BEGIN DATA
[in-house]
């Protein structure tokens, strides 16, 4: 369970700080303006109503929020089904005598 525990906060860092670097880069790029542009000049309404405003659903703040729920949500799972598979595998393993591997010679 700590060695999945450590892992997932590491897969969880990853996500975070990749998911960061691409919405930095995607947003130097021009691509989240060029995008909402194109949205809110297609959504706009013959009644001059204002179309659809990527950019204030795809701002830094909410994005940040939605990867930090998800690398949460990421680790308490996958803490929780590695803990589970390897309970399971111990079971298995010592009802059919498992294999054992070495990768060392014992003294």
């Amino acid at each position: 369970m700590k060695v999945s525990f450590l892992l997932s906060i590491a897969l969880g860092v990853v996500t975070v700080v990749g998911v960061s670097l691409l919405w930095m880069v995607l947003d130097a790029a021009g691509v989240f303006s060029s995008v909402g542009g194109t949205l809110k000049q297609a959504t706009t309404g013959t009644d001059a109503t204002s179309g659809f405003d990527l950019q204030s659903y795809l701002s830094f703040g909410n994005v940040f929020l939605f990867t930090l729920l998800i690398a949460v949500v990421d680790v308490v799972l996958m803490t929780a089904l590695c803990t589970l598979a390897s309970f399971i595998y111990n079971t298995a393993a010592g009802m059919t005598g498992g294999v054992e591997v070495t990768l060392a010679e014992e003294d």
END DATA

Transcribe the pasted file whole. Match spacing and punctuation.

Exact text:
[in-house]
């Protein structure tokens, strides 16, 4: 369970700080303006109503929020089904005598 525990906060860092670097880069790029542009000049309404405003659903703040729920949500799972598979595998393993591997010679 700590060695999945450590892992997932590491897969969880990853996500975070990749998911960061691409919405930095995607947003130097021009691509989240060029995008909402194109949205809110297609959504706009013959009644001059204002179309659809990527950019204030795809701002830094909410994005940040939605990867930090998800690398949460990421680790308490996958803490929780590695803990589970390897309970399971111990079971298995010592009802059919498992294999054992070495990768060392014992003294």
């Amino acid at each position: 369970m700590k060695v999945s525990f450590l892992l997932s906060i590491a897969l969880g860092v990853v996500t975070v700080v990749g998911v960061s670097l691409l919405w930095m880069v995607l947003d130097a790029a021009g691509v989240f303006s060029s995008v909402g542009g194109t949205l809110k000049q297609a959504t706009t309404g013959t009644d001059a109503t204002s179309g659809f405003d990527l950019q204030s659903y795809l701002s830094f703040g909410n994005v940040f929020l939605f990867t930090l729920l998800i690398a949460v949500v990421d680790v308490v799972l996958m803490t929780a089904l590695c803990t589970l598979a390897s309970f399971i595998y111990n079971t298995a393993a010592g009802m059919t005598g498992g294999v054992e591997v070495t990768l060392a010679e014992e003294d």